Sometimes when a lot of data is gathered, an argument against the majority can rely on selecting the rarer case.

For example, a medical procedure which usually does more harm than good can be defended by statements from the few it has benefited.

Is there a word or expression for this? It could be "cherry-picking", but that doesn't signify the deception taking place.

  • Assuming it's an accepted fact that the procedure usually does more harm than good, it CAN'T be defended by statements from the few it has benefited - that's just straightforward "misrepresentation" (more appropriately in many contexts, "lying"). – FumbleFingers Dec 10 '20 at 17:36
  • Does "an argument against the majority can rely on selecting the rarer case" mean that the outliers are being weighted more heavily? – Cascabel Dec 10 '20 at 17:47
  • @Cascabel in a statistical or otherwise scientific context, I think this could be misleading, because it might suggest that outliers are literally being weighted more heavily in an analysis or meta-analysis (of some medical intervention), which is a valid statistical procedure in some cases (but not what we have in mind here). – legatrix Dec 10 '20 at 17:48
  • (as you may well know already!) – legatrix Dec 10 '20 at 17:50
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    @legatrix Yeah...I was a little confused by the Q, as "cherry-picking" is the term I would normally use for this, but the OP seemed to be discounting it. – Cascabel Dec 10 '20 at 17:52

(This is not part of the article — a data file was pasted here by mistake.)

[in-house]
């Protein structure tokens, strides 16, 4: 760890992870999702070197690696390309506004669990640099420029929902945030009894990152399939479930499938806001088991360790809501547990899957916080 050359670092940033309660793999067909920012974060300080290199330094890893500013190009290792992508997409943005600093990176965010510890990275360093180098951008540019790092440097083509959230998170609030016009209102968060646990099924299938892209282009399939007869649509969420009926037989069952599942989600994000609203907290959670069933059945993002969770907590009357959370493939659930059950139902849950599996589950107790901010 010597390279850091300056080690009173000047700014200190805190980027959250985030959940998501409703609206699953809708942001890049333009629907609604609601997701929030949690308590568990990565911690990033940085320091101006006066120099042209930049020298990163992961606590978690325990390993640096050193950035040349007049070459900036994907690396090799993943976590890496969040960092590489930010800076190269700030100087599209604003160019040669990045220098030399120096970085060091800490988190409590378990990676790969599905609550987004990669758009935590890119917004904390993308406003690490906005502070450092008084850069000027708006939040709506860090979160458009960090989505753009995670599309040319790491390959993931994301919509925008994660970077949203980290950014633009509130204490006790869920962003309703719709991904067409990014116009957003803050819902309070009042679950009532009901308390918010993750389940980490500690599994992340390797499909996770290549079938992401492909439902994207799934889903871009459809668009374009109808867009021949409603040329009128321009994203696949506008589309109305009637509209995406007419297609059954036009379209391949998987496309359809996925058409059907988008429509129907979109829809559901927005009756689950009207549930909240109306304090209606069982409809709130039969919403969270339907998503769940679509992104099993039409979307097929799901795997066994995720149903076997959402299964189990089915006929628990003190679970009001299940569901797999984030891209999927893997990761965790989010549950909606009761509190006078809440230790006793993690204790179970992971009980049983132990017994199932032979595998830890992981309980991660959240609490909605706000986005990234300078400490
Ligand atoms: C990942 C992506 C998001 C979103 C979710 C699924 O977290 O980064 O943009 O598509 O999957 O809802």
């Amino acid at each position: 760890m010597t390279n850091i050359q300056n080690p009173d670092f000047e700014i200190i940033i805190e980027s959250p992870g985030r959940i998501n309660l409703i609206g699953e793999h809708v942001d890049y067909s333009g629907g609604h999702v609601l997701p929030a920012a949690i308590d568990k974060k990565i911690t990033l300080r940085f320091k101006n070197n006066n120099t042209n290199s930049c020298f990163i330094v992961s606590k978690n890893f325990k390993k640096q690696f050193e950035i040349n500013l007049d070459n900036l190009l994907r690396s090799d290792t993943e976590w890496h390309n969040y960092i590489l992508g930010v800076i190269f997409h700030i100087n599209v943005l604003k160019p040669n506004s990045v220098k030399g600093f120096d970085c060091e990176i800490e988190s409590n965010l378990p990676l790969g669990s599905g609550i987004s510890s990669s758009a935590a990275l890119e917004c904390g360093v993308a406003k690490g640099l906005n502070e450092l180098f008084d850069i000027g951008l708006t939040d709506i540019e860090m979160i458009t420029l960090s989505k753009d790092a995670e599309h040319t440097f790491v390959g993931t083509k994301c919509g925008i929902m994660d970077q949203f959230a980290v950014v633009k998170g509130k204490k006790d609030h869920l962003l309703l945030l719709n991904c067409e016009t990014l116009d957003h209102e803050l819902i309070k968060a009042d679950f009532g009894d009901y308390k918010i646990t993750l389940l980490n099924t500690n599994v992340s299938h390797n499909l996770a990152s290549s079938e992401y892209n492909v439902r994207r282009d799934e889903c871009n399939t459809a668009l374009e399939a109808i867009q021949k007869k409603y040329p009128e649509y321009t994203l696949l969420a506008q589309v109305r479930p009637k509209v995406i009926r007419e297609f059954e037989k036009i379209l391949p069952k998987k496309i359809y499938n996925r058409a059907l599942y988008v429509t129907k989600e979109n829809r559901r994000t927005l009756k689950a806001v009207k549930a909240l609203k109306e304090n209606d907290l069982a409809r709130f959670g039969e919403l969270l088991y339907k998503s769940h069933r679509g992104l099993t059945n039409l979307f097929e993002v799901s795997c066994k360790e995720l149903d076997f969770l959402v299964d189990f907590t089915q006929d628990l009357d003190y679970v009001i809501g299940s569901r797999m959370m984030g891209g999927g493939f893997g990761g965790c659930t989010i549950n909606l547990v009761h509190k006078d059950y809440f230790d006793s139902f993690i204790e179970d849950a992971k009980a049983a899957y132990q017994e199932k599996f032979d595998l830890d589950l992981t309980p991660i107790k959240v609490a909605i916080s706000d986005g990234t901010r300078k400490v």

Cherry-picking is the exact expression used when discussing this problem, including when deception is present. It falls under the general header of QRPs (questionable research practices) in psychology and other sciences---often pertaining specifically to statistical analysis---and came to the fore during the so-called replication crisis which has made great waves in the past 5 years. See the Rationale section at https://en.wikipedia.org/wiki/Preregistration_(science)#Rationale.

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    Thank you for the excellent link and answer. According to the article, cherry-picking is selective reporting of results, which I imagine is taking the best of the good (patient who recovered and plays in the NBA), not the opposite of the majority (95% had complications but a healthy case is presented). That’s the meaning I fear is lost when using this expression – MrMartin Dec 10 '20 at 22:58
  • OK, I see your point now! I guess that sounds like such malicious deception that it goes beyond anything there is a standard term for in scientific practice. – legatrix Dec 11 '20 at 7:49
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    I'm still confused by this Q... – Cascabel Dec 11 '20 at 20:42

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